Re: Debt = Bad
If it was caused by too much cheap credit - then why was the solution providing even cheaper loans?
It wasn't caused by cheap credit, it was caused by collateralized debt obligations. This is packaging up debt from different sources into "packages" which are then sold on to other people, which in itself is not that much of a problem, but the crisis was caused by clever* people repeatedly packaging up and reselling debt on and on. Eventually it got to the point where the (mainly) banks holding this debt actually had no idea about the quality of this debt - the chance of them getting paid. Due to the repeated re-packaging, the debt was marked as AAA/AA+ (yes, just like ebay..)
Now, a lot of this debt was sub-prime mortgages. Whilst house prices are rising, this isn't a problem, you get a special cheap rate, because there is little risk in default - the bank takes the house, sells it, gets paid. When house prices stagnate or fall, there are no more special cheap rates, because the risk is much higher. Of course, then when the special rates expire, the debt will default.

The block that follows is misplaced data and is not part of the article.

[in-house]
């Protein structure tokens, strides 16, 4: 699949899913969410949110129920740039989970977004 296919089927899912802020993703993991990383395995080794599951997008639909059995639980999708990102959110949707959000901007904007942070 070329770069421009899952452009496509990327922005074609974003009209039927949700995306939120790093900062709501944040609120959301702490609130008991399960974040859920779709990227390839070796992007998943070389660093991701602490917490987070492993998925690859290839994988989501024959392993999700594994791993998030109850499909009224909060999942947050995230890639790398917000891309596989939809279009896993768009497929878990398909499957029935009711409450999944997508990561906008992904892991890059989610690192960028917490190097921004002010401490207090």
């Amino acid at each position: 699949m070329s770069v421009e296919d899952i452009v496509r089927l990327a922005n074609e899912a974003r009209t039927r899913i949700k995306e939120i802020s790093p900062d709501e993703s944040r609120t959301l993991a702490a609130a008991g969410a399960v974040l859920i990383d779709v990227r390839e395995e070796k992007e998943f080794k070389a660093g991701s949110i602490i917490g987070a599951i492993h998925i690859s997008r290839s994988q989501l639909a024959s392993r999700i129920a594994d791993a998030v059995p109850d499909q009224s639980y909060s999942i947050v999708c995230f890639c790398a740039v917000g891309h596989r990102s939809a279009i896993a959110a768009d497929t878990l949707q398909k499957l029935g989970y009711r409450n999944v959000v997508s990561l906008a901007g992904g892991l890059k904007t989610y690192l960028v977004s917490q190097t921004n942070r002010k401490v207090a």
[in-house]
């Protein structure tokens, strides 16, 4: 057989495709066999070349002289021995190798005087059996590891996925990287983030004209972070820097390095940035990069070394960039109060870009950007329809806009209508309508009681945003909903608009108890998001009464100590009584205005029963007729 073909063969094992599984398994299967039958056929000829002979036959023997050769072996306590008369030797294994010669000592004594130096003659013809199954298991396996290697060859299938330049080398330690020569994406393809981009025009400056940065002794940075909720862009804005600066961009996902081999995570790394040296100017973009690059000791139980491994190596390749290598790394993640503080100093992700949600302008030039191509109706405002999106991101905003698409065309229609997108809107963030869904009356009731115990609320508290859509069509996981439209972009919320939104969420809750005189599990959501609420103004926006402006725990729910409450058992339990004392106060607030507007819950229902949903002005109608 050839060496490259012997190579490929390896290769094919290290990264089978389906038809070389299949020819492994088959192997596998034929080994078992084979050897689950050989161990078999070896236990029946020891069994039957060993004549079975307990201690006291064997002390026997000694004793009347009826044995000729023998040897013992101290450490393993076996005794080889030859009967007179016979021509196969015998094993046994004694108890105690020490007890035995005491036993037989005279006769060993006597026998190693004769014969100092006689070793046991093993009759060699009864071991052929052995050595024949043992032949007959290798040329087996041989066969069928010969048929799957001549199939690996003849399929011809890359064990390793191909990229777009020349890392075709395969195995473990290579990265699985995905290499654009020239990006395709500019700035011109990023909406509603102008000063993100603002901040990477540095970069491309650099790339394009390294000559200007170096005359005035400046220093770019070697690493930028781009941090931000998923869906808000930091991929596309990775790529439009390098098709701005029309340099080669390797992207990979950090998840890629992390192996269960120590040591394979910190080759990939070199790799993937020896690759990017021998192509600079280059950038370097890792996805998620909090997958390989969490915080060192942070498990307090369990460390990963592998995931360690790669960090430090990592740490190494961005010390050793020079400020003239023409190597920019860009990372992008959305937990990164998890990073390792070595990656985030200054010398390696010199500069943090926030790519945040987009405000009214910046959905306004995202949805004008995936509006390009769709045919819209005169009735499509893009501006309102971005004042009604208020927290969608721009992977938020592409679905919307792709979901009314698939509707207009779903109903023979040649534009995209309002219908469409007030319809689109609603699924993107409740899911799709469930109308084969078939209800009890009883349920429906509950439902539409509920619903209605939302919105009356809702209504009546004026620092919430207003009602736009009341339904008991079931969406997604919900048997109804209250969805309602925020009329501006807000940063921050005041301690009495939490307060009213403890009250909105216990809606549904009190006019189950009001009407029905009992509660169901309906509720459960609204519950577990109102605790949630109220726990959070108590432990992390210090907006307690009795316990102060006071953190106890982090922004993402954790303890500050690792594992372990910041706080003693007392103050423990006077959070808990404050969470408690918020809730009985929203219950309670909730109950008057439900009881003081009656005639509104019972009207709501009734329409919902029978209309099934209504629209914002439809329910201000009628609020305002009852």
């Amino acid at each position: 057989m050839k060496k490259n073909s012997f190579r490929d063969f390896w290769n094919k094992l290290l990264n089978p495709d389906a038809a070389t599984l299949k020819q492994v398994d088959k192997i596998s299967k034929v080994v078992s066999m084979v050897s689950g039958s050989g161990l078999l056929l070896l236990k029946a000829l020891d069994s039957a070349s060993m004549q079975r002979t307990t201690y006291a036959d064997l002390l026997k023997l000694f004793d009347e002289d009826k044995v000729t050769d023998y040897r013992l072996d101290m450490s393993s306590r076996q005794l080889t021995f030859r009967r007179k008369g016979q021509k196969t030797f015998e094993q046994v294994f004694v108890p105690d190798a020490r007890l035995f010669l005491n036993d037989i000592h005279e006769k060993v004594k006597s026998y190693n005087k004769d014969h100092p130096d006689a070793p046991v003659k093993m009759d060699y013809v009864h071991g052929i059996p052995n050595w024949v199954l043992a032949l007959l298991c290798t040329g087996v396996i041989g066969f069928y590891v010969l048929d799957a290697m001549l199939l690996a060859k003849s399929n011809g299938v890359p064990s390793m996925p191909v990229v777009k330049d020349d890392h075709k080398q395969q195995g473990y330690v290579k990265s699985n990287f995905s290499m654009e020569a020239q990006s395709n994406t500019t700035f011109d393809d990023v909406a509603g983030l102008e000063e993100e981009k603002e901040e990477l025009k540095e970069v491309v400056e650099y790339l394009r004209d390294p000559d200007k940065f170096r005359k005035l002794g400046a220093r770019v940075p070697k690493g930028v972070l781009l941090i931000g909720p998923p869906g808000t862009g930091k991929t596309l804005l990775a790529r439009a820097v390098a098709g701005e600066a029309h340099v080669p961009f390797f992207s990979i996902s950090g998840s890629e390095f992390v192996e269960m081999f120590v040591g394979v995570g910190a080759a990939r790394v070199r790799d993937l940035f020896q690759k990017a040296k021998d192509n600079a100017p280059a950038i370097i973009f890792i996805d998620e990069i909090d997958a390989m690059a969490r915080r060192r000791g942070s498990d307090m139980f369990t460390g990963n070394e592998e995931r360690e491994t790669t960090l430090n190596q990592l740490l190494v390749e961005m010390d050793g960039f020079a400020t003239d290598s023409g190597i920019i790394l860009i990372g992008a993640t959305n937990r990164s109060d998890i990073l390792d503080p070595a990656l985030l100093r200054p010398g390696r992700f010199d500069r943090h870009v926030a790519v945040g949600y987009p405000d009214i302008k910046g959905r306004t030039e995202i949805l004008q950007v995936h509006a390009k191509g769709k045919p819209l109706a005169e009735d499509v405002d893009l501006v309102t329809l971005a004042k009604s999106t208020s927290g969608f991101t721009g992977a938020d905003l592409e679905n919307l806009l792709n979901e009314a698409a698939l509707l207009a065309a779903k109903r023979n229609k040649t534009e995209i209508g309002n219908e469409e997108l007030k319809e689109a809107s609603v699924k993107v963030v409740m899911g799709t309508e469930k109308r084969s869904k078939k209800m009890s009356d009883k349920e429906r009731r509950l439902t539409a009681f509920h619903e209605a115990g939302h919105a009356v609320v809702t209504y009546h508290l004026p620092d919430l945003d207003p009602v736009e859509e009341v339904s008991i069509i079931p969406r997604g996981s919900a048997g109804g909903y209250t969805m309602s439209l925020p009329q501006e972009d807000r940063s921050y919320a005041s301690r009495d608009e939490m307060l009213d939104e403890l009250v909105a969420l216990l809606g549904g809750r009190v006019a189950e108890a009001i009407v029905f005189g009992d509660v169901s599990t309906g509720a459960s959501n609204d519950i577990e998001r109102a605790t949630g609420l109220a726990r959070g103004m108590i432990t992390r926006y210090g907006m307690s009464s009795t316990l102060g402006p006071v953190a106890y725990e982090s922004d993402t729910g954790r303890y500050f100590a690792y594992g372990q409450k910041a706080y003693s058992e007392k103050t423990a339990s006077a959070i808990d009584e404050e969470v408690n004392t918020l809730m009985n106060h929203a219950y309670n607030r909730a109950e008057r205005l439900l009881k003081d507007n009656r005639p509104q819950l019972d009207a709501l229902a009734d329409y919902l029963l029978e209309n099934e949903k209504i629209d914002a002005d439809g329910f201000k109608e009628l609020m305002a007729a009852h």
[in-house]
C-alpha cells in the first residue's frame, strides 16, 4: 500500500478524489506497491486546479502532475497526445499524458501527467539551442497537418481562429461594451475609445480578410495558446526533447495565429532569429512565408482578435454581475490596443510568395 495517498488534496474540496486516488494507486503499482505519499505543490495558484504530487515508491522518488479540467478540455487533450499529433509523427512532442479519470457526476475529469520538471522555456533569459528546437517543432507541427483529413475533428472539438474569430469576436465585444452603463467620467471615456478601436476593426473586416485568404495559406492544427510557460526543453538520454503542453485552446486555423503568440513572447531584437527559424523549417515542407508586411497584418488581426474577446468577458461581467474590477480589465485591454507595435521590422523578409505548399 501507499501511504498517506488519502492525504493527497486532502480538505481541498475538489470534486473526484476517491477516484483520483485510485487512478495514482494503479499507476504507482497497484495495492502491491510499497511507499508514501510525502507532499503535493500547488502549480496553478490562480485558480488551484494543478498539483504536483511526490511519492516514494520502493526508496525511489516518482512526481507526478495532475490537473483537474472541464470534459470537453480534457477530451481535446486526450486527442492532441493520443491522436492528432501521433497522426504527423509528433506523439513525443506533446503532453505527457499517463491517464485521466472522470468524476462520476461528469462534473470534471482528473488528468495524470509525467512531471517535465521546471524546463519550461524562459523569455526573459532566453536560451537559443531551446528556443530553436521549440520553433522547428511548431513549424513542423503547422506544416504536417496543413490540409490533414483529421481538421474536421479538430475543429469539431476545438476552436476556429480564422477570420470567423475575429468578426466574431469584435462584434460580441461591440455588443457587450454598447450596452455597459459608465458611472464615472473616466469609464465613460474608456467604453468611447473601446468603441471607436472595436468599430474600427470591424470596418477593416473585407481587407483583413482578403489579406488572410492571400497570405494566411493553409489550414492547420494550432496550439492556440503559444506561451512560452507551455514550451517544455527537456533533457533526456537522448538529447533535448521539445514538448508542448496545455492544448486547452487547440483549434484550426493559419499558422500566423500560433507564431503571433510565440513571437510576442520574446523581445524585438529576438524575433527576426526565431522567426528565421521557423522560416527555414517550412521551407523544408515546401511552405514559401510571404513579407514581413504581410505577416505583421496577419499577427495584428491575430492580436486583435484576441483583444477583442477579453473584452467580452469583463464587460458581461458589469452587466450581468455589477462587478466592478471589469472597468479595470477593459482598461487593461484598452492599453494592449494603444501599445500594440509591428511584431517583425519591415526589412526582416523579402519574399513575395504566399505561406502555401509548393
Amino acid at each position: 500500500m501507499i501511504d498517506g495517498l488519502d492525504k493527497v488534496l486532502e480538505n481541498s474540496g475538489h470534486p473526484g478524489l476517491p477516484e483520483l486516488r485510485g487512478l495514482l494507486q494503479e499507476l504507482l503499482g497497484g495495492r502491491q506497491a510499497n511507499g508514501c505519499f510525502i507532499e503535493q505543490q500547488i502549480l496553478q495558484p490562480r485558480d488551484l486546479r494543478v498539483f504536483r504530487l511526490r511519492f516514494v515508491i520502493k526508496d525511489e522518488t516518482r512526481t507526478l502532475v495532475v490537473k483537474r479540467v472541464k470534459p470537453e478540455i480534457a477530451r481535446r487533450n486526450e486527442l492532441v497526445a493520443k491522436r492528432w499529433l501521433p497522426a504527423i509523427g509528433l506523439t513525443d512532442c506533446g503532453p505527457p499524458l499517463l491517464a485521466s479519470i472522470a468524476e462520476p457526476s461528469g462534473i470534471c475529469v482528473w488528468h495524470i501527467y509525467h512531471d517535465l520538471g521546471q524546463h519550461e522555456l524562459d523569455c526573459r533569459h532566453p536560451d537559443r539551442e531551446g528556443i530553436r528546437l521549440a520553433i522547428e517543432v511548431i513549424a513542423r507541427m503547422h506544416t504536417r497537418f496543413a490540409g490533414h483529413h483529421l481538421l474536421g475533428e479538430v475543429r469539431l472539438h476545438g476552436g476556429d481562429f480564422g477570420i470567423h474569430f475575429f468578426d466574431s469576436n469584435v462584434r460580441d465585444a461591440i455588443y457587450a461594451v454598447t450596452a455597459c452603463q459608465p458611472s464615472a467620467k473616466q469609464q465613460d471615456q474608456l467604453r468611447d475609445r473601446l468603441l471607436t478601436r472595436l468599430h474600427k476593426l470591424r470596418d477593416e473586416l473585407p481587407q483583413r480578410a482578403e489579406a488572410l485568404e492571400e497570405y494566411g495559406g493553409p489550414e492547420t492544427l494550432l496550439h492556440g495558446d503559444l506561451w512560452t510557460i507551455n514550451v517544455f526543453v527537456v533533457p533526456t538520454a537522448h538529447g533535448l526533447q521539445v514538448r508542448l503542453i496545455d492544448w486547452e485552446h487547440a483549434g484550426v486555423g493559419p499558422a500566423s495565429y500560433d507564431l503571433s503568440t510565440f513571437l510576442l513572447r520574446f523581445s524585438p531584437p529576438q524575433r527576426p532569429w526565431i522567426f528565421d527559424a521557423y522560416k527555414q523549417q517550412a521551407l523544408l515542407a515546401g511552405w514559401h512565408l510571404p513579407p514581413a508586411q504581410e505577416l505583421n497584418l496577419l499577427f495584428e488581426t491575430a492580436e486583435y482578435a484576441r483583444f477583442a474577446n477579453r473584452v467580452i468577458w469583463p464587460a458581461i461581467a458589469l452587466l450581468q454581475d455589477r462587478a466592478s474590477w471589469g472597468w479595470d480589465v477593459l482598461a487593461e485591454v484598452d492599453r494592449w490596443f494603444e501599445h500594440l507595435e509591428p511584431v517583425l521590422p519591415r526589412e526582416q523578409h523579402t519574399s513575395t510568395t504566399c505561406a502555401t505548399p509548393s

The problem then was that these banks were all holding hundreds of billions of dollars of supposedly AA+ debt, but really its CCC or below. They get scared shitless, because they have no idea how much bad debt they have or what their exposure is, and then they stop lending to anyone (or rather, their lending rates go sky high). One crazy statistic is that 50% (or $300bn) of AA+ or greater CDOs issued between 2005-2007 were in junk status by 2009 - that's nuts!
Once banks won't lend to each other, banks start failing, government costs go through the roof (as almost every government runs on a deficit, anticipating growth that will negate the debt), and the entire modern world collapses in on itself. At that point, the only thing that can be done is to have governments step in to guarantee the debt (by taking it from the banks in return for equity), and setting ridiculously low central bank rates.
So yeah, cheap credit anticipating house price rises was the cause, but between the end of the world and stuffing the banks full of cheap credit, we choose the latter.
As to who to blame, you can blame the clever boys and girls making the CDOs; I prefer to blame the credit agencies who gave them these CDOs triple A ratings in the first place.
* Not the good clever, the "special" clever...